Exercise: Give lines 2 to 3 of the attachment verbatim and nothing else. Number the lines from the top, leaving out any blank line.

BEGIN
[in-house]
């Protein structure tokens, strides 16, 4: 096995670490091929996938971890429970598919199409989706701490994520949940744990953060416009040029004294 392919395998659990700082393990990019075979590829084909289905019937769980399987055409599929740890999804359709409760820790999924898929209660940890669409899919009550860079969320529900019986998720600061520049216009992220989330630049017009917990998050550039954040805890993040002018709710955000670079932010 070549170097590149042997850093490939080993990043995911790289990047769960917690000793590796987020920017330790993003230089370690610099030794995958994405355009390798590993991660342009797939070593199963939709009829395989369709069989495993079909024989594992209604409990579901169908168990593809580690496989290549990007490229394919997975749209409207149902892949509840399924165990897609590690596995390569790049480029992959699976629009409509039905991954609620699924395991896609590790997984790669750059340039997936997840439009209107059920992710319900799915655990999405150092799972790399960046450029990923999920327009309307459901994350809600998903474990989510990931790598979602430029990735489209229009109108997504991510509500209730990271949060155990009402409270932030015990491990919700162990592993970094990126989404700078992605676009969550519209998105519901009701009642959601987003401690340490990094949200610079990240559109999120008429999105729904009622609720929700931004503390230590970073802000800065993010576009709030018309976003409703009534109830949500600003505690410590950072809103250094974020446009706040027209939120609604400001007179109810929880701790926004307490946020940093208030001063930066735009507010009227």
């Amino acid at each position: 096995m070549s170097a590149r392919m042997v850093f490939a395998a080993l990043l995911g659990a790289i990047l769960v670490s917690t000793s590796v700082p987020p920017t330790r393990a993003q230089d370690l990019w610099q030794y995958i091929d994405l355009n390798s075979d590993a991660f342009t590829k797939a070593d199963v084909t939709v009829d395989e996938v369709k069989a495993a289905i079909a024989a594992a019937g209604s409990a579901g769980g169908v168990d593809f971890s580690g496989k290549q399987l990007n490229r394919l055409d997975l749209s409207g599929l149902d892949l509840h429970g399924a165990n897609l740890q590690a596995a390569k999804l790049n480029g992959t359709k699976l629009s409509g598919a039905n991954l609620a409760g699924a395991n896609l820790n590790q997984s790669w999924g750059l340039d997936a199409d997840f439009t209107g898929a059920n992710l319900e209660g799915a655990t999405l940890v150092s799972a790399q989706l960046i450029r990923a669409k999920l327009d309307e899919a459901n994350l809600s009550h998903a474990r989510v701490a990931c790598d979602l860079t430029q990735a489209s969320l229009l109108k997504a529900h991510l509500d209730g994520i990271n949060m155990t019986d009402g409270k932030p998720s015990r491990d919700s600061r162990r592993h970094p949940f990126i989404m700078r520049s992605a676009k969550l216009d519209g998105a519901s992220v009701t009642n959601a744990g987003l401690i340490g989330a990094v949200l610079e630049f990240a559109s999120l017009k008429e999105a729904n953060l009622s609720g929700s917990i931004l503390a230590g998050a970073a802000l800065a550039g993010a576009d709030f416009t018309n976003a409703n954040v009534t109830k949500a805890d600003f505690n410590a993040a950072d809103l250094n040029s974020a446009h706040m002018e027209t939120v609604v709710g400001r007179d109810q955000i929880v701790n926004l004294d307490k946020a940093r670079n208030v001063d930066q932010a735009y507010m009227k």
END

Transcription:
């Protein structure tokens, strides 16, 4: 096995670490091929996938971890429970598919199409989706701490994520949940744990953060416009040029004294 392919395998659990700082393990990019075979590829084909289905019937769980399987055409599929740890999804359709409760820790999924898929209660940890669409899919009550860079969320529900019986998720600061520049216009992220989330630049017009917990998050550039954040805890993040002018709710955000670079932010 070549170097590149042997850093490939080993990043995911790289990047769960917690000793590796987020920017330790993003230089370690610099030794995958994405355009390798590993991660342009797939070593199963939709009829395989369709069989495993079909024989594992209604409990579901169908168990593809580690496989290549990007490229394919997975749209409207149902892949509840399924165990897609590690596995390569790049480029992959699976629009409509039905991954609620699924395991896609590790997984790669750059340039997936997840439009209107059920992710319900799915655990999405150092799972790399960046450029990923999920327009309307459901994350809600998903474990989510990931790598979602430029990735489209229009109108997504991510509500209730990271949060155990009402409270932030015990491990919700162990592993970094990126989404700078992605676009969550519209998105519901009701009642959601987003401690340490990094949200610079990240559109999120008429999105729904009622609720929700931004503390230590970073802000800065993010576009709030018309976003409703009534109830949500600003505690410590950072809103250094974020446009706040027209939120609604400001007179109810929880701790926004307490946020940093208030001063930066735009507010009227």
């Amino acid at each position: 096995m070549s170097a590149r392919m042997v850093f490939a395998a080993l990043l995911g659990a790289i990047l769960v670490s917690t000793s590796v700082p987020p920017t330790r393990a993003q230089d370690l990019w610099q030794y995958i091929d994405l355009n390798s075979d590993a991660f342009t590829k797939a070593d199963v084909t939709v009829d395989e996938v369709k069989a495993a289905i079909a024989a594992a019937g209604s409990a579901g769980g169908v168990d593809f971890s580690g496989k290549q399987l990007n490229r394919l055409d997975l749209s409207g599929l149902d892949l509840h429970g399924a165990n897609l740890q590690a596995a390569k999804l790049n480029g992959t359709k699976l629009s409509g598919a039905n991954l609620a409760g699924a395991n896609l820790n590790q997984s790669w999924g750059l340039d997936a199409d997840f439009t209107g898929a059920n992710l319900e209660g799915a655990t999405l940890v150092s799972a790399q989706l960046i450029r990923a669409k999920l327009d309307e899919a459901n994350l809600s009550h998903a474990r989510v701490a990931c790598d979602l860079t430029q990735a489209s969320l229009l109108k997504a529900h991510l509500d209730g994520i990271n949060m155990t019986d009402g409270k932030p998720s015990r491990d919700s600061r162990r592993h970094p949940f990126i989404m700078r520049s992605a676009k969550l216009d519209g998105a519901s992220v009701t009642n959601a744990g987003l401690i340490g989330a990094v949200l610079e630049f990240a559109s999120l017009k008429e999105a729904n953060l009622s609720g929700s917990i931004l503390a230590g998050a970073a802000l800065a550039g993010a576009d709030f416009t018309n976003a409703n954040v009534t109830k949500a805890d600003f505690n410590a993040a950072d809103l250094n040029s974020a446009h706040m002018e027209t939120v609604v709710g400001r007179d109810q955000i929880v701790n926004l004294d307490k946020a940093r670079n208030v001063d930066q932010a735009y507010m009227k």